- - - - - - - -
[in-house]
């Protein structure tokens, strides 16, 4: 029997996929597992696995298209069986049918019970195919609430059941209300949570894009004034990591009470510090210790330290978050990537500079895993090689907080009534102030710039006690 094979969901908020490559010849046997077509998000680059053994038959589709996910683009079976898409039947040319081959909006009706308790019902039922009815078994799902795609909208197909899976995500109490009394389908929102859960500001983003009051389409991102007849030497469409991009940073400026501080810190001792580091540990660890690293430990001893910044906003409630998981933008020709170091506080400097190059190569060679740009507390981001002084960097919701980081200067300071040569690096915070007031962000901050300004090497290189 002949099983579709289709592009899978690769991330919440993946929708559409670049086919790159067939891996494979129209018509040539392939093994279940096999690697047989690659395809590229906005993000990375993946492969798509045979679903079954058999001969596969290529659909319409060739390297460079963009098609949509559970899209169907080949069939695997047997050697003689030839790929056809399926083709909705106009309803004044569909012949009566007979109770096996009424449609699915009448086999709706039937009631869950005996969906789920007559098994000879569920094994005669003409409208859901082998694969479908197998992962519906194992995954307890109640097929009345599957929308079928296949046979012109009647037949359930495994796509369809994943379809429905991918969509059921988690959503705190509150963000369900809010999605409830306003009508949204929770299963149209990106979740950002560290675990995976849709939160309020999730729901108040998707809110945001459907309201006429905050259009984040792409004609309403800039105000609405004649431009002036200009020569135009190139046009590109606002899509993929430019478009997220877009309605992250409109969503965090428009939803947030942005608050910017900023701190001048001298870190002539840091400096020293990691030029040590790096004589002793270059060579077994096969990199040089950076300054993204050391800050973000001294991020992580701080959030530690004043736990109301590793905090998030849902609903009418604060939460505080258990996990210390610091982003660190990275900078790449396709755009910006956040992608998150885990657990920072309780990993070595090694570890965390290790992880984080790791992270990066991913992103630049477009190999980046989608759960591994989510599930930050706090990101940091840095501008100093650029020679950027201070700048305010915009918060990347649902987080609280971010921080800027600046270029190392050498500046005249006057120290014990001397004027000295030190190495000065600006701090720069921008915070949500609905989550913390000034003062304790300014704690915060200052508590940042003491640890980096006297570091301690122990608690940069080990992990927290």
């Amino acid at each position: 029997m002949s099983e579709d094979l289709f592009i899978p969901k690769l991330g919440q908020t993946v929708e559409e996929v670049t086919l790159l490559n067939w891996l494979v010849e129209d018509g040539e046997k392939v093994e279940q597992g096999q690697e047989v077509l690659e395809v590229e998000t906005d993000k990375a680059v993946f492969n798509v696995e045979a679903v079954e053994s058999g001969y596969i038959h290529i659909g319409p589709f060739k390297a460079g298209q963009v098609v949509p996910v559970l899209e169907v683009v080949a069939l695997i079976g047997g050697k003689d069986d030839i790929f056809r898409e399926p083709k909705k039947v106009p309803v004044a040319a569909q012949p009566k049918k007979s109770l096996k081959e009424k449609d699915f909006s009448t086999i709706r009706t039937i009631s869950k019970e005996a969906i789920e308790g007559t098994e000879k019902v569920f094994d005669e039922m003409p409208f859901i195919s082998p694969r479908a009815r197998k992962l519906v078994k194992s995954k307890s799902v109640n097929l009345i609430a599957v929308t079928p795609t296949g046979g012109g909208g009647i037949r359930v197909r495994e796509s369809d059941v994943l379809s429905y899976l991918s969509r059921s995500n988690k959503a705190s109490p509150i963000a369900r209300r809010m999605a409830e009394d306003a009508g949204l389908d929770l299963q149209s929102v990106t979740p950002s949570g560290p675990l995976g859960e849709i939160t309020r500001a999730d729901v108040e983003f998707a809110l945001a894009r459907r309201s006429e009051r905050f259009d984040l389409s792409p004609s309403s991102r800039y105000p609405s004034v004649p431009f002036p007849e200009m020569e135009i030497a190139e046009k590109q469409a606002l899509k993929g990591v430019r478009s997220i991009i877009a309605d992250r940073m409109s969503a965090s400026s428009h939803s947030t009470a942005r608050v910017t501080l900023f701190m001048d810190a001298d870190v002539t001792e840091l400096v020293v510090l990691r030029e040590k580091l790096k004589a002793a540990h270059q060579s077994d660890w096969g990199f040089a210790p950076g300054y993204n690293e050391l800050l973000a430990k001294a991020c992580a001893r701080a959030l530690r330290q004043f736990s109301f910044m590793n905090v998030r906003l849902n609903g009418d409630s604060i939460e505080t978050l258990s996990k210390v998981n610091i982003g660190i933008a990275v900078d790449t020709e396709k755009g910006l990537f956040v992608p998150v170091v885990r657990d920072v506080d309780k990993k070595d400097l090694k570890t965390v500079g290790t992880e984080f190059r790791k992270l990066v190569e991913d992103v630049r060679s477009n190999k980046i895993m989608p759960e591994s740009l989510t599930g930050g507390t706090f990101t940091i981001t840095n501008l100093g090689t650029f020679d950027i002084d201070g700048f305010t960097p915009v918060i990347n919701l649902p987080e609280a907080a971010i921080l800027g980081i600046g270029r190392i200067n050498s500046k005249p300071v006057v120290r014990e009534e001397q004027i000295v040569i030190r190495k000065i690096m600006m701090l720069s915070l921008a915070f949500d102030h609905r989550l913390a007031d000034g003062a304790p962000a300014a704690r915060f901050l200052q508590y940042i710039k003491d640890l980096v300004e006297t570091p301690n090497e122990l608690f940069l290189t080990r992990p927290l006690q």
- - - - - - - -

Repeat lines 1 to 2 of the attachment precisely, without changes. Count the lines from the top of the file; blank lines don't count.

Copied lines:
[in-house]
């Protein structure tokens, strides 16, 4: 029997996929597992696995298209069986049918019970195919609430059941209300949570894009004034990591009470510090210790330290978050990537500079895993090689907080009534102030710039006690 094979969901908020490559010849046997077509998000680059053994038959589709996910683009079976898409039947040319081959909006009706308790019902039922009815078994799902795609909208197909899976995500109490009394389908929102859960500001983003009051389409991102007849030497469409991009940073400026501080810190001792580091540990660890690293430990001893910044906003409630998981933008020709170091506080400097190059190569060679740009507390981001002084960097919701980081200067300071040569690096915070007031962000901050300004090497290189 002949099983579709289709592009899978690769991330919440993946929708559409670049086919790159067939891996494979129209018509040539392939093994279940096999690697047989690659395809590229906005993000990375993946492969798509045979679903079954058999001969596969290529659909319409060739390297460079963009098609949509559970899209169907080949069939695997047997050697003689030839790929056809399926083709909705106009309803004044569909012949009566007979109770096996009424449609699915009448086999709706039937009631869950005996969906789920007559098994000879569920094994005669003409409208859901082998694969479908197998992962519906194992995954307890109640097929009345599957929308079928296949046979012109009647037949359930495994796509369809994943379809429905991918969509059921988690959503705190509150963000369900809010999605409830306003009508949204929770299963149209990106979740950002560290675990995976849709939160309020999730729901108040998707809110945001459907309201006429905050259009984040792409004609309403800039105000609405004649431009002036200009020569135009190139046009590109606002899509993929430019478009997220877009309605992250409109969503965090428009939803947030942005608050910017900023701190001048001298870190002539840091400096020293990691030029040590790096004589002793270059060579077994096969990199040089950076300054993204050391800050973000001294991020992580701080959030530690004043736990109301590793905090998030849902609903009418604060939460505080258990996990210390610091982003660190990275900078790449396709755009910006956040992608998150885990657990920072309780990993070595090694570890965390290790992880984080790791992270990066991913992103630049477009190999980046989608759960591994989510599930930050706090990101940091840095501008100093650029020679950027201070700048305010915009918060990347649902987080609280971010921080800027600046270029190392050498500046005249006057120290014990001397004027000295030190190495000065600006701090720069921008915070949500609905989550913390000034003062304790300014704690915060200052508590940042003491640890980096006297570091301690122990608690940069080990992990927290």